This Wednesday, 15 March 2017, the Netherlands get the ball rolling for a series of elections in the European Union in the oncoming months that could determine the future of the bloc. During this day, Dutch voters will go to the polls to elect a new parliament and their next prime minister. This election will be watched closely as a bellwether for populism in Europe. The results of the election will determine which party will have a chance to form a new government.
Immigration and the Netherlands’ membership of the European Union are at the core of the campaign which opposes two party leaders against each other: the liberal incumbent Mark Rutte and the most notable populist leaders in Europe now, far-right dutch politician Geert Wilders.
What you need to know about today’s Dutch election.
The key players
Having started as a fringe party, Geert Wilders, and its Party for Freedom (PVV) is now one of the most prominent influence in this election. Thus, more established parties are challenged by its anti-EU, anti-Islam politics. Of course, Wilders’ populist appeal has induced frequent comparisons to Trump. Inspired by the U.S. President’s style, Wilders gives us an experience of “déjà vu” with declaration such as “Our people have been betrayed by politicians and want a new Patriotic Spring”.
“Fitna”, a provocative online film against the Muslims community published in 2008 made him known internationally. Its watchwords: stop immigration from Muslim countries, shut down mosques and ban the burqa. These methods have cost to the far-right leader to be found guilty of inciting discrimination against Moroccans in the Netherlands last year. And that didn’t stop him to call Moroccans “scum who make the streets unsafe” recently.
If elected prime minister, he also promised to remove the Netherlands from the EU through a referendum.
Although Wilders had been dominating the polls for a while now, the gap has become smaller and smaller to finally let the Prime Minister Mark Rutte take the lead in those last days.
Dutch Prime Minister Mark Rutte, won a second term in 2012 and is now seeking for his third term in office.
The liberal incumbent relies on the Netherlands’ economic stability to win but not only. Indeed instead of being Wilders’ antagonist, Rutte seems to have pushed himself to the right to compete with Wilders.
That strategy made him write an open letter in January, in which he warns immigrants who refuse to adapt to Dutch traditions: « behave normally, or go away. ». And unlike Wilders, Rutter is not Eurosceptic nor he claims for a “Nexit” despite him saying that the concept of an ever closer union, an EU rallying cry for nearly 30 years was « dead. »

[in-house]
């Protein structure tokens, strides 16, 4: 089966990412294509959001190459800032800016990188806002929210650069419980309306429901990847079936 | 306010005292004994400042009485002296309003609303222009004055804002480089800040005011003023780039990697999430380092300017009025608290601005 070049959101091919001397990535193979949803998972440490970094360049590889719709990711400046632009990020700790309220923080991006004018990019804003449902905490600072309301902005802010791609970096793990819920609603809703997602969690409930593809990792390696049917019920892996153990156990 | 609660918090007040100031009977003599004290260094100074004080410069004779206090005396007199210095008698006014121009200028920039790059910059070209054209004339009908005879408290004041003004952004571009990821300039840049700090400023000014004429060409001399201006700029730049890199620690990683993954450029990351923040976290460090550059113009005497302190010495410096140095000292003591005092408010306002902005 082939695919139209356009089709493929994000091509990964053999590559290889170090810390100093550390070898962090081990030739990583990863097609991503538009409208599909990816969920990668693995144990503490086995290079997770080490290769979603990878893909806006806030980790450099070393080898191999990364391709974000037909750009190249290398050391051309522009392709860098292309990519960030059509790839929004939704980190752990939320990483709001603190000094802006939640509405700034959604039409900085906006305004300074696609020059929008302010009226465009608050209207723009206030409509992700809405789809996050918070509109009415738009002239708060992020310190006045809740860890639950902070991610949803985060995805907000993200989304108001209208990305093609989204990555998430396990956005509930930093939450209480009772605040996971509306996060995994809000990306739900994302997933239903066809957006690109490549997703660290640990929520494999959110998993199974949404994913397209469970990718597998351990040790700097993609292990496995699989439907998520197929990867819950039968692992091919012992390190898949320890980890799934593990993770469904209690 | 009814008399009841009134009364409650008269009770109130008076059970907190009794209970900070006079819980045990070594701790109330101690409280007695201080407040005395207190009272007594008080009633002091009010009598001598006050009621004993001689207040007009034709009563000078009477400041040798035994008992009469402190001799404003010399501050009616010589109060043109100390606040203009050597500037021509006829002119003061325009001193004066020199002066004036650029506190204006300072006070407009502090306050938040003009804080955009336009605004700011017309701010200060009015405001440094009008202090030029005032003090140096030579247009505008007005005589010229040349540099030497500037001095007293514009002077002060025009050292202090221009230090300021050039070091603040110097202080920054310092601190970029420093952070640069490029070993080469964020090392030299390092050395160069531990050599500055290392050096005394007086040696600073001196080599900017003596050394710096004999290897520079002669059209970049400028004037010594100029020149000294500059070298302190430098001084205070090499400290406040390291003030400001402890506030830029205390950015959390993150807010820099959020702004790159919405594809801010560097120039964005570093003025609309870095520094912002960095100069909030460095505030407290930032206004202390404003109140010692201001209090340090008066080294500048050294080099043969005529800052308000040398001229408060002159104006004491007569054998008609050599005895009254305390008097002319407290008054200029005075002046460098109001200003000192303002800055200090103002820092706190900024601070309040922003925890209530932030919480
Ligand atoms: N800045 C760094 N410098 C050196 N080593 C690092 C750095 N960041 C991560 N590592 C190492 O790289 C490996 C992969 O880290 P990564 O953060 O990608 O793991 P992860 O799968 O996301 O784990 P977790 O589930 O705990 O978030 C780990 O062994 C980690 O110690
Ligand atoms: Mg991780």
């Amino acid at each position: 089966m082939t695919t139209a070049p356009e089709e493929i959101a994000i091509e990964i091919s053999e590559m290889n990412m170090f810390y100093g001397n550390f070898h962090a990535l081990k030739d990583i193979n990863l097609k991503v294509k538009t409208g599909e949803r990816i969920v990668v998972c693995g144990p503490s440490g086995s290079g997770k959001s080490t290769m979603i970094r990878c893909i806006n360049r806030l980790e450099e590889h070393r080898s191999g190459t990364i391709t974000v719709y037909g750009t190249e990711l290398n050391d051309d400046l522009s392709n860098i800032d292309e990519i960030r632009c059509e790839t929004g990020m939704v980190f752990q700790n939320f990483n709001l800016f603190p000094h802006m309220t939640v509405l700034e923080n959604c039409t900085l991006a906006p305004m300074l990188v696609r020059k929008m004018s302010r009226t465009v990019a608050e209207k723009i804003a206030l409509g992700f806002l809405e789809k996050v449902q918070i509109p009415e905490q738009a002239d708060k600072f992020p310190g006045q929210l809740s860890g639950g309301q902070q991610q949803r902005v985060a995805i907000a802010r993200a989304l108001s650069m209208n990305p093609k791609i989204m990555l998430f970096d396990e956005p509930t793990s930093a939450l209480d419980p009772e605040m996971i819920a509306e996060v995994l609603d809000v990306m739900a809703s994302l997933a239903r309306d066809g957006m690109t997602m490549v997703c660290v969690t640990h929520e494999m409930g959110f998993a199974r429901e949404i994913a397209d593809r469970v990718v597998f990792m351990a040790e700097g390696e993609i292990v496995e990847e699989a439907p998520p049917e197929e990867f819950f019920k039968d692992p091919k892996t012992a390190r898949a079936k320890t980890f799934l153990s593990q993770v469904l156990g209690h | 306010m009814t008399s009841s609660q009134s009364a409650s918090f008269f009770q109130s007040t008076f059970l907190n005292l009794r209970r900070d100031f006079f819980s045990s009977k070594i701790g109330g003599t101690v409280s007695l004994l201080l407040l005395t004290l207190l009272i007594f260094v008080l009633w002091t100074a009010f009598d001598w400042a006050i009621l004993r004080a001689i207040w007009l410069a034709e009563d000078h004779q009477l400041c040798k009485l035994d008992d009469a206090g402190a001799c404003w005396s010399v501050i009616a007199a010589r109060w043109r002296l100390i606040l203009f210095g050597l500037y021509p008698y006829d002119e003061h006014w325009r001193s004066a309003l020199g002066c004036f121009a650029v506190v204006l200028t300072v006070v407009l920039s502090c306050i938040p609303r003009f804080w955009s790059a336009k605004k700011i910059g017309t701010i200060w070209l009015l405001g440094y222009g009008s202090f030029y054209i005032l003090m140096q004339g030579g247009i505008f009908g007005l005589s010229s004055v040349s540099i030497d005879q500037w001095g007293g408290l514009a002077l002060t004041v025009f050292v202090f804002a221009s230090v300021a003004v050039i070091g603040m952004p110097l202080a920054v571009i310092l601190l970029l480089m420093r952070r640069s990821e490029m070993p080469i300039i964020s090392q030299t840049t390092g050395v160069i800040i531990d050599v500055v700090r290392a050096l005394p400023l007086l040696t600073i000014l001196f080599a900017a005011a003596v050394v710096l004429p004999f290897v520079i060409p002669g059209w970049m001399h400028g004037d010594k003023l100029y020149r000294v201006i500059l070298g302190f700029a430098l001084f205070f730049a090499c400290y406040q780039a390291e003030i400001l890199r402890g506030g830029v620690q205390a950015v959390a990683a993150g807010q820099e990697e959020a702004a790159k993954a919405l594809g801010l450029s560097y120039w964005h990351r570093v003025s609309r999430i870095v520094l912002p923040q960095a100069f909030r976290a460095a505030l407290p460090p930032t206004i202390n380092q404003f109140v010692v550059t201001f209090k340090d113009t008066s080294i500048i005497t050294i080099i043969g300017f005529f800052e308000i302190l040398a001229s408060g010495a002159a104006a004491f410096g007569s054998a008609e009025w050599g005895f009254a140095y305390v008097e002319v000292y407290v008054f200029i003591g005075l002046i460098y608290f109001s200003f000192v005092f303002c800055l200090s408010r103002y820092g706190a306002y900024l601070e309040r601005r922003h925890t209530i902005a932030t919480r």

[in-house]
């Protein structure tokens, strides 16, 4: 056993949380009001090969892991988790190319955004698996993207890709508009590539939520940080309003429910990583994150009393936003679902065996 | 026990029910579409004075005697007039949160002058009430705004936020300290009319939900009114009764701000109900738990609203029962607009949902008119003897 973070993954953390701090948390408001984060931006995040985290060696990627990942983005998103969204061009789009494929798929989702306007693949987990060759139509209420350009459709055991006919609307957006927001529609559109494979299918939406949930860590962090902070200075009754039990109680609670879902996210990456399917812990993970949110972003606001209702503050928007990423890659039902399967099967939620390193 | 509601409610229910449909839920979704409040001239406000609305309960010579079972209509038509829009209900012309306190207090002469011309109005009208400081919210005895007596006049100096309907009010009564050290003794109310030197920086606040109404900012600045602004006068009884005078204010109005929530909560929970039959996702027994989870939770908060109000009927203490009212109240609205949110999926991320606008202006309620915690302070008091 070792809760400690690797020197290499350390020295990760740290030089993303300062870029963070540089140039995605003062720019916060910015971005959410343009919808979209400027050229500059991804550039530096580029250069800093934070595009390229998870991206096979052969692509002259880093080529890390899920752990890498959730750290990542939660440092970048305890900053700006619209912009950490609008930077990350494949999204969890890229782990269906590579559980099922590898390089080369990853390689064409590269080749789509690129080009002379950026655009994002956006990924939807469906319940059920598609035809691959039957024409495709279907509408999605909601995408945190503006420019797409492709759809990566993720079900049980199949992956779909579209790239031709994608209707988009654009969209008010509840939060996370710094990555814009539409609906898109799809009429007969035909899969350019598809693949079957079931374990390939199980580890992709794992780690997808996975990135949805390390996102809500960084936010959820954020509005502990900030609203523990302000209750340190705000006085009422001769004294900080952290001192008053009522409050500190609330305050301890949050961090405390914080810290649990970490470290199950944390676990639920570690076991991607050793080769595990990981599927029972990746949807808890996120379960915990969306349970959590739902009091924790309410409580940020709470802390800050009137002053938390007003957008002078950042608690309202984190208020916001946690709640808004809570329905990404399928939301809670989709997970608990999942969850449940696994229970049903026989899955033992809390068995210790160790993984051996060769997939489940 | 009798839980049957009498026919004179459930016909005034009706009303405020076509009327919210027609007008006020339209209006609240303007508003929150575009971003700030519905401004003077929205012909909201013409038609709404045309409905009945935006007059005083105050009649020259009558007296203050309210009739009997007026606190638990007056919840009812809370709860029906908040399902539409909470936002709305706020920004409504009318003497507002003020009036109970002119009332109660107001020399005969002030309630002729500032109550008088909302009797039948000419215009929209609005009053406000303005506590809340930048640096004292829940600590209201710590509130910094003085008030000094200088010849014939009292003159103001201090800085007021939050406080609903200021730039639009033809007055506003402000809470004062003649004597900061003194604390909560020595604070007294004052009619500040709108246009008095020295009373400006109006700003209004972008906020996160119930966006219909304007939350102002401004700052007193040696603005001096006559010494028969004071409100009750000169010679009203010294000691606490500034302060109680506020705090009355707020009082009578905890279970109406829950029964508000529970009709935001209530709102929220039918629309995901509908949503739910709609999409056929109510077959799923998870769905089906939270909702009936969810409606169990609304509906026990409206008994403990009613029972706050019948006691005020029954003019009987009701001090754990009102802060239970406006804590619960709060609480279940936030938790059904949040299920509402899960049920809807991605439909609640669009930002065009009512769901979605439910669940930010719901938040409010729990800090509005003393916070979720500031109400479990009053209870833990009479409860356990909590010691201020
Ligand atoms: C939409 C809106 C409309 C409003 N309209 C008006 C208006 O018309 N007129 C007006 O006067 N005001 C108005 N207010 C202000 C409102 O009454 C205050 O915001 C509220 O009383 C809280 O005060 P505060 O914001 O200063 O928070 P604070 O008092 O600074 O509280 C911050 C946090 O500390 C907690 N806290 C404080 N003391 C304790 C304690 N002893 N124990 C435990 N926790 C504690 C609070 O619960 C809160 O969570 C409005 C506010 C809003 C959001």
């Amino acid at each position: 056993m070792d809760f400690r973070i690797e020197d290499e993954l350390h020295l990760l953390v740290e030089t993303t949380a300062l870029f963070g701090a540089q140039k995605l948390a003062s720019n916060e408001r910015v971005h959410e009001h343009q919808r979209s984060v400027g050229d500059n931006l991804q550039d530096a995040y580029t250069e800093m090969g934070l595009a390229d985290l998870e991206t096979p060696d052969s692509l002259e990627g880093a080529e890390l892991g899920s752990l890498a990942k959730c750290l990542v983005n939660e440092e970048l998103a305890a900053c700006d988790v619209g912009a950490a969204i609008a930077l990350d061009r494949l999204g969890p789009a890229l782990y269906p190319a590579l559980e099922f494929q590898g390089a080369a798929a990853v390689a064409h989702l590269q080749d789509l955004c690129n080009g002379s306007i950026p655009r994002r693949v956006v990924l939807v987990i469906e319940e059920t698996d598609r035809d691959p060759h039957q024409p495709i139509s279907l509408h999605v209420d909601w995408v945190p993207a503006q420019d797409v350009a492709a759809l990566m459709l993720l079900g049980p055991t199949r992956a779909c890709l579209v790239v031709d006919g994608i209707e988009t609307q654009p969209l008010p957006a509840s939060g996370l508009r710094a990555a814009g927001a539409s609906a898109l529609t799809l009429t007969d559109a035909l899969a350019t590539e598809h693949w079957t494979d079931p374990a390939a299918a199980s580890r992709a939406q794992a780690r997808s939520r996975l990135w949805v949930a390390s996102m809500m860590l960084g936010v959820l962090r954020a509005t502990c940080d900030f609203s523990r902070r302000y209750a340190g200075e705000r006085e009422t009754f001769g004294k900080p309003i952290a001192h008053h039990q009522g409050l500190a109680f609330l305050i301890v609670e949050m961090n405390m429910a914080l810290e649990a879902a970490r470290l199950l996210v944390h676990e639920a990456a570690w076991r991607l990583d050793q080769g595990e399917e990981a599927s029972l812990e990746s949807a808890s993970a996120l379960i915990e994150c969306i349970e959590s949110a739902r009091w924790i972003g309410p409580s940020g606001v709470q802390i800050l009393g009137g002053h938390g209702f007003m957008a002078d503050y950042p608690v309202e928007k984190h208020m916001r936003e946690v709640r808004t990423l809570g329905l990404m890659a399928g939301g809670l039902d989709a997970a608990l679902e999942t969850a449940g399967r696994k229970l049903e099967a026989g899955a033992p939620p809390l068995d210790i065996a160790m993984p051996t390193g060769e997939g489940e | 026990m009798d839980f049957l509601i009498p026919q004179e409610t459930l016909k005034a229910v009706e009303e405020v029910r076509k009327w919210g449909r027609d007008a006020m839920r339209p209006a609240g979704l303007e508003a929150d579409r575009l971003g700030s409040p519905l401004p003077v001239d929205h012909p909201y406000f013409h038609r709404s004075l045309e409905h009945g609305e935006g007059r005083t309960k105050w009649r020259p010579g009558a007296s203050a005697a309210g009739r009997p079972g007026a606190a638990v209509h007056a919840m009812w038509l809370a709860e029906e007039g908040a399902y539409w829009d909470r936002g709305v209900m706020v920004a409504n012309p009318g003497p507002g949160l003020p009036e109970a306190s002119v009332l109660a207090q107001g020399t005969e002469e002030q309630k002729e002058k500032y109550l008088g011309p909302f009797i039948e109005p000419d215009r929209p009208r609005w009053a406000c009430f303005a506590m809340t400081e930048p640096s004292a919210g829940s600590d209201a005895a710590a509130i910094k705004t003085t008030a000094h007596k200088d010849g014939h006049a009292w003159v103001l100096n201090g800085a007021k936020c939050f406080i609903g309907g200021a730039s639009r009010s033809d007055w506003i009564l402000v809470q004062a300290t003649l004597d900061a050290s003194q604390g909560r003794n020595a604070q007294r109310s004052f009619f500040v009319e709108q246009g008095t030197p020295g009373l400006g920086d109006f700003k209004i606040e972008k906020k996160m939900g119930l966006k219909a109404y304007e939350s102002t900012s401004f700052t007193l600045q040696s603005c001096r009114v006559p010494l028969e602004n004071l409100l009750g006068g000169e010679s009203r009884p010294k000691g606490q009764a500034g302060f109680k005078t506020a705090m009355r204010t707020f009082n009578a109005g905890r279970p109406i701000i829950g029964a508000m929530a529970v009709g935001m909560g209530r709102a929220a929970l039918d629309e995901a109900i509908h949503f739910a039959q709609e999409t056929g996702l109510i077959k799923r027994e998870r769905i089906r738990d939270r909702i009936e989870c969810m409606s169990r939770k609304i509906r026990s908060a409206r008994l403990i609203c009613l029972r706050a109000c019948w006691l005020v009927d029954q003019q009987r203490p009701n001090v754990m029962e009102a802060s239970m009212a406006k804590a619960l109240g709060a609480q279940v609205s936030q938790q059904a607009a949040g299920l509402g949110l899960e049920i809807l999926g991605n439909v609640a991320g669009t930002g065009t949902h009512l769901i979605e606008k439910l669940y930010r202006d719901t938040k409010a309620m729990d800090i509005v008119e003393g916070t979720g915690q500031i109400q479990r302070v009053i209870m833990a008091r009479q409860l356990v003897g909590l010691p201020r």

The key issues
Immigration, Dutch EU membership, and crime and security are the most important issues in the election.
All those issues are linked to the EU and have completely dominated the discussion, leaving little space for the left-wing issues for the benefit of right-wing ones. This explains why Rutte has followed the lead with his way to speak about integration. But he also wants to show the growing recovery of the Dutch economy, which displays a decrease to a five-year low, with 2.5 percent economic growth.
Geert Wilders Prime Minister ?
It’s unlikely. According to the Peilingwijzer poll of polls by Leiden University, the two competitors are neck and neck. But even if Wilders comes out with more votes than Rutte, there will be no majority for him to form government. A coalition is inevitable.
In a scenario where Wilders gets the most votes, he wouldn’t have the allies in parliament to create a coalition.
“Imagining that he gets around 15% or so of the vote, the other parties he’ll need in his coalition will be even smaller, so he’ll need at least three or four parties to join him. If you can find even one, I challenge you to find two, let alone three or four,” the political scientist André Krouwel said.
And indeed, most Dutch parties announced that they are not willing to join Wilders. Those who did not reject the idea want him to renounce to his anti-immigration mainstay, the pillar of his base.
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